EditShare CTO Stephen Tallamy shares his insights and practical advice on one of the most important applications of remote and cloud infrastructure for M&E organisations today – remote editing.
In his view, remote production should be regarded as a rare opportunity to transform workflows and productivity. “The simple idea of abstracting content storage, processing and creative talent has the potential to make editing faster, more creative and collaborative, and more cost-effective,” he said.
Limitations on Moving Content
The variable capacity, quality, reliability and throughput of data networking can directly impact the speed at which video content can be moved. Even with high bandwidths, like those available on an internal network, constraint still exist, and ingesting content from external sources or venues can be a practical limitation.
The traditional working model of the post production facility is changing as many teams look at how to incorporate more flexible, remote ways of to work. Stephen said, “It may be time to reconsider the concept of expensive hardware, in use for perhaps 50 percent of the time, sitting in facilities. Furthermore, editors, producers, content managers and runners all have to travel to those facilities in order to use it.
EditShare CTO Stephen Tallamy
“Remote editing, and in particular cloud editing, addresses these issues and constraints,” said Stephen. “The large, full resolution files all stay in one place. Editors log into the hardware configuration they need, only when they need it. Meanwhile, producers can look over the editor’s shoulder from their own homes or offices using remote desktops.
“Key to making this work is to re-evaluate the use of the proxy. With today’s encoding software and systems, these can be perfectly good enough to edit with, but take up 1% or less of the full resolution file’s bandwidth.”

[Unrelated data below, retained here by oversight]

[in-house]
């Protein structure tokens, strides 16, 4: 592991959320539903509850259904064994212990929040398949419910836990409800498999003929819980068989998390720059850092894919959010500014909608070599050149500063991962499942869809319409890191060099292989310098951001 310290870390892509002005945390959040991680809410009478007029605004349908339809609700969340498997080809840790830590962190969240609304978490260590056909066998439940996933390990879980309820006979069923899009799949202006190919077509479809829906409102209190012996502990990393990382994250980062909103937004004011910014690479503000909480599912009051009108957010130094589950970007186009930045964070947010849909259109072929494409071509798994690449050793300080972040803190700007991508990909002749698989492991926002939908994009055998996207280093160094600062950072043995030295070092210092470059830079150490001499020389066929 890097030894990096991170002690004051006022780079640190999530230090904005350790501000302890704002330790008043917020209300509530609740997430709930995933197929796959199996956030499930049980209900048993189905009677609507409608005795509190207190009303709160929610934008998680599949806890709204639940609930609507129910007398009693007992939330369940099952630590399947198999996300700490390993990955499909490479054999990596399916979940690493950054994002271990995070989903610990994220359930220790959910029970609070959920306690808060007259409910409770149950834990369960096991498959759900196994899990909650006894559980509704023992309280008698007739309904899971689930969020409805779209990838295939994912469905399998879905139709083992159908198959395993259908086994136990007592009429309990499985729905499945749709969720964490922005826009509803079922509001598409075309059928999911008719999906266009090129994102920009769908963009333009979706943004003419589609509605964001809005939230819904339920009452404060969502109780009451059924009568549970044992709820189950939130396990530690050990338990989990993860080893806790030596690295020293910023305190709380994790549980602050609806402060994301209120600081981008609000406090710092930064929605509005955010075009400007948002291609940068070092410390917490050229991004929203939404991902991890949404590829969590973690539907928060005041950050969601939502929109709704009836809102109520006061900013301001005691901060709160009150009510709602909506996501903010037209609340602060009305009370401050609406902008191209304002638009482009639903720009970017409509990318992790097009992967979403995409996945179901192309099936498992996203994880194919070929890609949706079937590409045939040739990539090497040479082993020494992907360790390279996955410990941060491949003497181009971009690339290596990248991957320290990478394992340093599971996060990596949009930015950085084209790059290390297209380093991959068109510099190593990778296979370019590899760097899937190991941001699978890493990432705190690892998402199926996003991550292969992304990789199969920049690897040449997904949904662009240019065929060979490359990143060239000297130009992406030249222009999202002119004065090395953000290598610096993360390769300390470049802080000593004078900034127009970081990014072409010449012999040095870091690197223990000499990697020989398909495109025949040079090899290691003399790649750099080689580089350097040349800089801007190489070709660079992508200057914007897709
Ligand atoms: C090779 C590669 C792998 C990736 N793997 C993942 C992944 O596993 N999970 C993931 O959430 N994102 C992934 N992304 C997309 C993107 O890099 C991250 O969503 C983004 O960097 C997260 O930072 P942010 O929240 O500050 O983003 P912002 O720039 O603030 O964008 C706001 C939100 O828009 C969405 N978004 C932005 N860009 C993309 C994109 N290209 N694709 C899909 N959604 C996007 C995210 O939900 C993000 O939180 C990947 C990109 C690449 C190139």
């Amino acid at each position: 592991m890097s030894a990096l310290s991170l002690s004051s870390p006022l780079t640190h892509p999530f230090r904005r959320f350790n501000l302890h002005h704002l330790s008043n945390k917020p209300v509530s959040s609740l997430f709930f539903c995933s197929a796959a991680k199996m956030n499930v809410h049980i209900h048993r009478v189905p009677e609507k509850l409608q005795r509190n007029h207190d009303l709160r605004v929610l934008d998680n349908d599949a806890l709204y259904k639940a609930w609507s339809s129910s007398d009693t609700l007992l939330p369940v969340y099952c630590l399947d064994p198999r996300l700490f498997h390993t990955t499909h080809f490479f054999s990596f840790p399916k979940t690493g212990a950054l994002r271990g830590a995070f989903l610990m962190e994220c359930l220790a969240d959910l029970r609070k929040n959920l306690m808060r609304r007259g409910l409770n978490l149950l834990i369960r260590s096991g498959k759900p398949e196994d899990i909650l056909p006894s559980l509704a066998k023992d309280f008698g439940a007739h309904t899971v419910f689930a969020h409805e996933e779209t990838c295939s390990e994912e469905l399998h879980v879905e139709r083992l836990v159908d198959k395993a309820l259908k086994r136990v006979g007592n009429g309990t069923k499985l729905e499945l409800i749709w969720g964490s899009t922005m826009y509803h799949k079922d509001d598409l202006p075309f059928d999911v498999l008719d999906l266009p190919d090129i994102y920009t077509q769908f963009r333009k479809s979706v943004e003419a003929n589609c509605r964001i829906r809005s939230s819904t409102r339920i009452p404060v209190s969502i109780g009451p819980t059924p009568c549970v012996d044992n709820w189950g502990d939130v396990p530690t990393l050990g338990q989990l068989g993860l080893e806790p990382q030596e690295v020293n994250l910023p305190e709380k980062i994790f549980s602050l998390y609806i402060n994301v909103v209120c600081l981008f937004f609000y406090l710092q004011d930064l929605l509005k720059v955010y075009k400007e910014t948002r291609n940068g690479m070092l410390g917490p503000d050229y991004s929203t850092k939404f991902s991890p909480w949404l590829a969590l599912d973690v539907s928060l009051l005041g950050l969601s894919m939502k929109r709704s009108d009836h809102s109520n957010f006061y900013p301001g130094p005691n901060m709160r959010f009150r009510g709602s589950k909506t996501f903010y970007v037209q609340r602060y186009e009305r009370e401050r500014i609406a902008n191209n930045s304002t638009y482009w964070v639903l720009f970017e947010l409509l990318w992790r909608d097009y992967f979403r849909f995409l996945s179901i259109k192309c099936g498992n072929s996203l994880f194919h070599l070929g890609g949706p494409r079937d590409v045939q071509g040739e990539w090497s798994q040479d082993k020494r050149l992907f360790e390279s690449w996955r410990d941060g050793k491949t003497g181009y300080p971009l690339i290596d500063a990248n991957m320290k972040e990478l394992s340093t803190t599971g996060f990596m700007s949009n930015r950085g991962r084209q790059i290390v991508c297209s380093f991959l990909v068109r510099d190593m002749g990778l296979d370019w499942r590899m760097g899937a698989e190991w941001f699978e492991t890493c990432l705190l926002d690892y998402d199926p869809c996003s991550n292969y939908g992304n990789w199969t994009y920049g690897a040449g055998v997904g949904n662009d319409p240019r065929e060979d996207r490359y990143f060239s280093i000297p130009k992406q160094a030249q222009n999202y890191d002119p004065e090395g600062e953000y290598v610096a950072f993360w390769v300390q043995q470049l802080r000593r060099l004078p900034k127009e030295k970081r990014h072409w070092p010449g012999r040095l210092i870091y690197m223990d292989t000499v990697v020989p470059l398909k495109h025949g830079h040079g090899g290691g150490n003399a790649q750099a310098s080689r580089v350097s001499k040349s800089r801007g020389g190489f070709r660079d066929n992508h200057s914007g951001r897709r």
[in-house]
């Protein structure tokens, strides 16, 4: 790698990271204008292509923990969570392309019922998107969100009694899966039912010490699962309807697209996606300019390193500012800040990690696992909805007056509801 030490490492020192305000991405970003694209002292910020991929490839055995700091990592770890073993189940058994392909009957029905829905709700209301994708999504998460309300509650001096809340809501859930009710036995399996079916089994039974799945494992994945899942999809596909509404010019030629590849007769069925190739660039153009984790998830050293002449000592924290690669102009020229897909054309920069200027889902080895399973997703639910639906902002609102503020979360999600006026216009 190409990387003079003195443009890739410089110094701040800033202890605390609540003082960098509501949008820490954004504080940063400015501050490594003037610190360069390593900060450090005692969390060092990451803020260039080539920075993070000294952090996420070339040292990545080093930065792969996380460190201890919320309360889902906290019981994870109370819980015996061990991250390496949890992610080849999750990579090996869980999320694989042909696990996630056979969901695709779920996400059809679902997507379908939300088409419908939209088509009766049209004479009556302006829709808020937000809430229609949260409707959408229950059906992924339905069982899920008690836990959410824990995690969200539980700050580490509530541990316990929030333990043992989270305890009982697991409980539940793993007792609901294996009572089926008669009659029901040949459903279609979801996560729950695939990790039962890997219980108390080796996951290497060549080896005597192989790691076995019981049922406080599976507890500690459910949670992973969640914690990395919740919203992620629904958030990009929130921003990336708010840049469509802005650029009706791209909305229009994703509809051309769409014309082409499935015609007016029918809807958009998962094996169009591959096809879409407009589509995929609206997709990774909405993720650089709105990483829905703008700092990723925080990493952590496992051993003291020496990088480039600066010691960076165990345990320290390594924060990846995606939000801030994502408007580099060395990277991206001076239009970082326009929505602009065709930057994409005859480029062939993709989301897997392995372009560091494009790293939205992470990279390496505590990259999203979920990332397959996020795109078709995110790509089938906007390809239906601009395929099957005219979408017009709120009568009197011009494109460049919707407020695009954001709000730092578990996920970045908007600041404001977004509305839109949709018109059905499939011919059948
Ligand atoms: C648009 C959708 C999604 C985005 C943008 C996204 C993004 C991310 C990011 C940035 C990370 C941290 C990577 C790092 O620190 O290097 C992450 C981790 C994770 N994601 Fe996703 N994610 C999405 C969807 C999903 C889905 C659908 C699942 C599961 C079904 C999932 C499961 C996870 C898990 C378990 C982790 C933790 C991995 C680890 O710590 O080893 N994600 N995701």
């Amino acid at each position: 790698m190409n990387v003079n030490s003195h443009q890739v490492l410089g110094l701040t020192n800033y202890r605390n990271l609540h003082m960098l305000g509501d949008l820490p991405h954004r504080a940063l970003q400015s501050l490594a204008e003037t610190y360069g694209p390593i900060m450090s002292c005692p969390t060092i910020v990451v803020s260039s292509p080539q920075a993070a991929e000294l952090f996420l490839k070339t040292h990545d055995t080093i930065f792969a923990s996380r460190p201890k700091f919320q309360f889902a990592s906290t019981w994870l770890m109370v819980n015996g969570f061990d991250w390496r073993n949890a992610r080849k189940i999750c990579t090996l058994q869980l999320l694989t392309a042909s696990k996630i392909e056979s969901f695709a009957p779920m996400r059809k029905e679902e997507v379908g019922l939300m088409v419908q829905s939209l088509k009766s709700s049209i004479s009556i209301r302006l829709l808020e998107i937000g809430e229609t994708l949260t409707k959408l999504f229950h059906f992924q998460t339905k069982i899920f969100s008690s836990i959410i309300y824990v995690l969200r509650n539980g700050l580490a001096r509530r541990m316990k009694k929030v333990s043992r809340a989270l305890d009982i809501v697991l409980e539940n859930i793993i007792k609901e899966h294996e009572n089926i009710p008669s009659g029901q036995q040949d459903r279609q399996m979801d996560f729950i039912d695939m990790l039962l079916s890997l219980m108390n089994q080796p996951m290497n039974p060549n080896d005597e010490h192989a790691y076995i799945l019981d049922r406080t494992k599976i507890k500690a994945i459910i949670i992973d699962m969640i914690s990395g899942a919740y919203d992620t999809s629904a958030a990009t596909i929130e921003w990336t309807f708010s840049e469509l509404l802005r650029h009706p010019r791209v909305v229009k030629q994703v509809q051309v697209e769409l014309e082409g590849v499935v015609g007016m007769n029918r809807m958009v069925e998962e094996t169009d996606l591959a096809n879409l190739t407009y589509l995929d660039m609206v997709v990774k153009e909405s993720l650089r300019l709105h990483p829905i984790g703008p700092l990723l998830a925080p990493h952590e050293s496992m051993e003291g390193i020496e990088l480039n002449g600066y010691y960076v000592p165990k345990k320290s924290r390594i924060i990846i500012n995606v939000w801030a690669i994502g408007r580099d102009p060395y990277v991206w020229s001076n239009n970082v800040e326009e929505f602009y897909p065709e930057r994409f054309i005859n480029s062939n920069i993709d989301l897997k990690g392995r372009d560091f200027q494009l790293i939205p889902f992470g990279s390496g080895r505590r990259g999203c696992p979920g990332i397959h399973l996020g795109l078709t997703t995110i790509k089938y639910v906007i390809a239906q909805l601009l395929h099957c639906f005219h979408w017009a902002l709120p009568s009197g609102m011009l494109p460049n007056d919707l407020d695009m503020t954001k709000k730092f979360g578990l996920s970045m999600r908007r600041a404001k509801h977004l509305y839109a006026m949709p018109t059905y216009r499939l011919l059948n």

The EditShare workflow automates the creation of proxies as video is ingested into the system. Stephen noted that the proxy has a negligible impact on your storage costs, but it means the editor can get started very quickly, even if the transfer is over the open internet. The editor can also organise the project remotely, creating the bins on the central server or cloud storage, so that only the proxies you need are transferred, making the process even faster.
“Incidentally, we make two types of proxy available,” he said. “You can choose a ‘streaming proxy’, which is designed to be as lightweight as possible for fast delivery. The process can start with anything up to 8K originals, and delivers an MPEG-4 file. The only real limitation in MPEG-4 is its audio support, so if you need multiple audio tracks in the edit suite, we offer an editing proxy, a slightly larger file – but still tiny compared to the original – in an appropriate wrapper.
FLOW plug-in panel to use inside Adobe Premiere Pro
Essential to making this workflow practical is ensuring you can quickly switch between the proxy format and the high-resolution file. FLOW, EditShare’s media management software, keeps track of the different versions of a file, so that whenever the high-resolution video is available and required, it can be used.
Stephen said, “The process needs to be invisible and straightforward in operation. FLOW includes a plug-in panel to use inside Adobe Premiere Pro and a window for DaVinci Resolve, meaning that all the content management happens within the editor’s familiar NLE environment.
“FLOW integrates directly with the built-in proxy toggling features of both Premiere Pro and DaVinci Resolve, which allows the editor to flip between the proxy and the original if the quality needs to be checked – FLOW integrates tightly into these features. Checking whole sequences like this would defeat the point of the proxy workflow, of course, but comparing frames can give the editor reassurance.”
EditShare FLOW window for DaVinci Resolve
Giving access to media remotely must be secure, to protect the original content and work in progress. EditShare’s storage and media management tools have multiple layers of security, and when used in a cloud environment, these security features mesh tightly with those put in place by cloud vendors like AWS.
“This is not a vision of the future. It is working today in the real world,” said Stephen. “It means taking a completely fresh look at the human and technology factors in your post production architectures, but if you do, advantages emerge. Editors get started earlier and are more productive, wherever they are working. Producers can monitor projects at any stage at any time, and you eliminate the overheads of expensive hardware sitting idle. If you have not already started your journey to the cloud, now is definitely the right time.” editshare.com